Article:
The Toyota Sports Center has three different ice rinks with constant action, and two of them are observable from a heated cafe area above the rinks. Check the schedule; if you time it right, one rink could have an action-packed hockey game going on while the other has top-level figure skaters in a freestyle practice session. You can watch both for free, or spend a few coins on hot chocolate and arcade games while you watch. There is even a full cafe and bar, in case anyone gets peckish or thirsty. All you have to do is make a reservation and you're good to go.
Indulge red carpet fantasies, or get inspired for a Halloween costume. Photo courtesy of FIDM
Admission is always free for families to check out the historical garments and costumes at the Fashion Institute of Design and Merchandising Museum. Expect to see thousands of threads worn in movies through the ages. Due to the Covid-19 surge, the Museum is temporarily closed.
A small museum covering the history of the bowl and other music artifacts, the two-story museum is just steps from the Bowl itself. This can be a quick daytime stop to take when Highland traffic seems insurmountable. Due to the Covid-19 surge, the Museum is temporarily closed.
The Fowler Museum's permanent collection is entrancing. Photo by Rajat Ghosh/Fowler Museum
12. Fowler Museum
Located on the UCLA campus, this free museum emphasizes cultures from Africa, Asia, and the Americas—making it a great spot to open pint-sized minds.
Want to introduce your kids to contemporary and modern artwork for free? This lovely little spot is the perfect place.
Located in the heart of Westwood, the Hammer Museum has a remarkable collection of modern art for free—but be prepared to pay a few bucks for the first three hours of parking under the building if you can't find street parking. No need to make a reservation.
15. Central Library
Downtown’s Central Library is an LA landmark famous for its remarkable art, architecture, children and family programming, dedicated librarians, and extensive collections. It's a great free spot to visit for so many reasons. The library has also become a haven for the downtown community's homeless population, and can feel a bit crowded. When you visit, consider using our tips on how best to enjoy a visit with kids.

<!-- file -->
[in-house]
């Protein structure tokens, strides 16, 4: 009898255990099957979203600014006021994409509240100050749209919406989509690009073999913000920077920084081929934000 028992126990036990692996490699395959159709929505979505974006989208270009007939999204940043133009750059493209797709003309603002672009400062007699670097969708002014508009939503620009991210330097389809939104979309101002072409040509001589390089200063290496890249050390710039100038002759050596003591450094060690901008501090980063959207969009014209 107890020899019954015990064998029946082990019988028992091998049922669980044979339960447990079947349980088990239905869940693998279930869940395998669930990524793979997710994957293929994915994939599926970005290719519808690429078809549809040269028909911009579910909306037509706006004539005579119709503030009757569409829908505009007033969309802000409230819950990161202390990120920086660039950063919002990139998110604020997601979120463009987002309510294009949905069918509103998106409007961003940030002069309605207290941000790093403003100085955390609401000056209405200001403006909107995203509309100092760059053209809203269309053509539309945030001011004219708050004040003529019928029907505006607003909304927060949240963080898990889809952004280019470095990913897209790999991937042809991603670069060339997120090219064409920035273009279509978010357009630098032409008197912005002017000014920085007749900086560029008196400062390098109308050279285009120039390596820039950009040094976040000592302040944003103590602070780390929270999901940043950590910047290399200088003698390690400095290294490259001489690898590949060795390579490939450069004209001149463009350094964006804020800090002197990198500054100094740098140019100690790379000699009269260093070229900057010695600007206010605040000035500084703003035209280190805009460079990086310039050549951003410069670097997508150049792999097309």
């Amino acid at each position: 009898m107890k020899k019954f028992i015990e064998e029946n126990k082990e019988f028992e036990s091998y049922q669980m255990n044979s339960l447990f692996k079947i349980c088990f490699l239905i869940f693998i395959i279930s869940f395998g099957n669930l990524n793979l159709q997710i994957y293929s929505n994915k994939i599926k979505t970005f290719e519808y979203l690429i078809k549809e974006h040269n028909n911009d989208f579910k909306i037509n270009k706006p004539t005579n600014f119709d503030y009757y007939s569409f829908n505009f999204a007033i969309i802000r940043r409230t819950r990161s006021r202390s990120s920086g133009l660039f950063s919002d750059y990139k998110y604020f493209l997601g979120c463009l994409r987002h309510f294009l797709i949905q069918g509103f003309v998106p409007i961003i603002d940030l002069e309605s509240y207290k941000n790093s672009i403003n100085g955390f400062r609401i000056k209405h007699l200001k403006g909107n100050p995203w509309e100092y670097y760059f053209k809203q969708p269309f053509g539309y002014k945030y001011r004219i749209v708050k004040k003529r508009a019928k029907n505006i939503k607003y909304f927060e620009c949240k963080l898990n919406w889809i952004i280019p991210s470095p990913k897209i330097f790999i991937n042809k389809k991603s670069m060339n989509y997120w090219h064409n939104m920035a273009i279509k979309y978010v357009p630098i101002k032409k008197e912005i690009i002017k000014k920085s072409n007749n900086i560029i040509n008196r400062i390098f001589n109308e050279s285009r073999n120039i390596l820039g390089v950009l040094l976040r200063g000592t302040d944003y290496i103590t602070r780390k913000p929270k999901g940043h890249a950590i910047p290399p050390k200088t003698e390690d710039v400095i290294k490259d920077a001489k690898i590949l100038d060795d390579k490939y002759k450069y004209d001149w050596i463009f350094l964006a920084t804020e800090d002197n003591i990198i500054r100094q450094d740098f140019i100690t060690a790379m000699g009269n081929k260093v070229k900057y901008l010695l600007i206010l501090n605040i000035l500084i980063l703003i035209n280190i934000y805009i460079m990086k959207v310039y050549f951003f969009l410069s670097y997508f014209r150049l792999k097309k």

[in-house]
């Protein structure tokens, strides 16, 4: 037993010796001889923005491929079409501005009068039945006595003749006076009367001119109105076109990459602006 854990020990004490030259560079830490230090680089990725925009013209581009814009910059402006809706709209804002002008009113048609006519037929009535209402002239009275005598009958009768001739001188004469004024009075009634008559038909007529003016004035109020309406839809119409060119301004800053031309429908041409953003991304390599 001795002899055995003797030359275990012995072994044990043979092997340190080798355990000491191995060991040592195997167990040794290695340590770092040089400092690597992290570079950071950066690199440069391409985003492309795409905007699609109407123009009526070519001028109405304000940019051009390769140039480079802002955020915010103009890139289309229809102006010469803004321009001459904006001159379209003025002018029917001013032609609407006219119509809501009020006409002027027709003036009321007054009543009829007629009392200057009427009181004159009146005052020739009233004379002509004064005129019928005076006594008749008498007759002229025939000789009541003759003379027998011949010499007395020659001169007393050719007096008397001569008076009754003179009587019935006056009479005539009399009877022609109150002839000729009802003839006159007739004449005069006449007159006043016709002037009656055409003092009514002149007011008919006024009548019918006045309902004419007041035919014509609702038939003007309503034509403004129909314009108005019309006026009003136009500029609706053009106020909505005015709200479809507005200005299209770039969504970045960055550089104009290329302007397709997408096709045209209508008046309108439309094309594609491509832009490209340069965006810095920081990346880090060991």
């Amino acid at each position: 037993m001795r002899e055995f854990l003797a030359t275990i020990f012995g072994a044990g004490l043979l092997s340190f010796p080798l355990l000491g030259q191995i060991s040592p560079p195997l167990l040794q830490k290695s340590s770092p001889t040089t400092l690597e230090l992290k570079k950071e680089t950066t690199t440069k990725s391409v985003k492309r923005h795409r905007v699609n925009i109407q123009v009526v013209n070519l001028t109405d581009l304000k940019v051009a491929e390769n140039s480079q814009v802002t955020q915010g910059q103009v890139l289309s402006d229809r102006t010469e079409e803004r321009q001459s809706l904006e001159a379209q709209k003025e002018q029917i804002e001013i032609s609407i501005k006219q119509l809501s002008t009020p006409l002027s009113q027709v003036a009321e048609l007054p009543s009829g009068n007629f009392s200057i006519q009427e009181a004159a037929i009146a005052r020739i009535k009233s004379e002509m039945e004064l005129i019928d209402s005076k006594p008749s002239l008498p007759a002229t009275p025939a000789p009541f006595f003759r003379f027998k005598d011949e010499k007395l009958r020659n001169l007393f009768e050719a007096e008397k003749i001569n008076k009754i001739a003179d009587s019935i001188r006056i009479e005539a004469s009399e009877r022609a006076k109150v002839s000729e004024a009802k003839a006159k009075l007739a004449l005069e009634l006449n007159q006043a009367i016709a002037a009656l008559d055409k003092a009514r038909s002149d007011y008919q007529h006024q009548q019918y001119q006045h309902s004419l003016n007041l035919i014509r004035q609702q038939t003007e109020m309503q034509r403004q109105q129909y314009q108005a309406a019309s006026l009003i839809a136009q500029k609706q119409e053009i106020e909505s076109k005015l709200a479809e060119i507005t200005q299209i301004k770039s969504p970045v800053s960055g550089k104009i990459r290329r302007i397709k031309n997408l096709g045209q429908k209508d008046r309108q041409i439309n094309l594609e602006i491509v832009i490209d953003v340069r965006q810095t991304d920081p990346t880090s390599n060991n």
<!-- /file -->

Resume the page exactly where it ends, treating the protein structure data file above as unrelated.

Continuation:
This cozy aquarium is worth a visit rain or shine (especially when the grunion are running). After checking out the simulated tide pool touch tank, enjoy the aquatic babies exhibit and the giant whale skeleton hung from above. While entry is free, a contribution is always appreciated.
Introduce your children to a wonderful collection of traditional and contemporary art that showcases contributions from African American artists from the United States and other African ancestry countries. Admission is free and reservations are not required. Bonus: from this museum, you can walk to the also free California Science Museum (#4 on our list) for a full day of free fun.
The lower salon at the Nethercutt Museum is a microcosm of the entire collection. Photo courtesy of nethercuttcollection.org
If you're a fan of vintage cars, this is the place to go. With a collection of over 250 classic automobiles dating from the 1890s to the 1960s, you can dive into the past by witnessing the evolution of automobile history. It's free to the public, and it also offers free ample parking. So buckle up and enjoy the (free) ride!
19. SAMO The Whale
Santa Monica Place has a free play area called SAMO's Clubhouse, designed by the same team that brought us the Skirball's Noah's Ark. The enormous play-on, play-in, play-around whale is built to scale, created using recycled materials, and keeps kids up to age 8 or so entertained for a surprisingly long time. The whale is on the top floor, in the food court, with plenty of natural light and plenty of seating for parents.
Wander, smell, and explore for free at Grand Central Market. Photo courtesy of grandcentralmarket.com
Want to meet for lunch with your parent/kid friends but everyone wants to eat something different? Grand Central Market is the perfect place to meet. It's open 8am to 9pm, 7 days a week, and offers a huge array of food vendors from burgers to tacos to ramen (and killer grilled cheese). Ok, the food isn't free, but you can wander, smell, and explore for free—and come away with some very inexpensive treats at the candy and fruit stands. While you're downtown, head over to the Broad (#1) or the Last Bookstore (#2). Or take a $1 ride on Angels Flight across the street.
Additional reporting by Ana Belibasis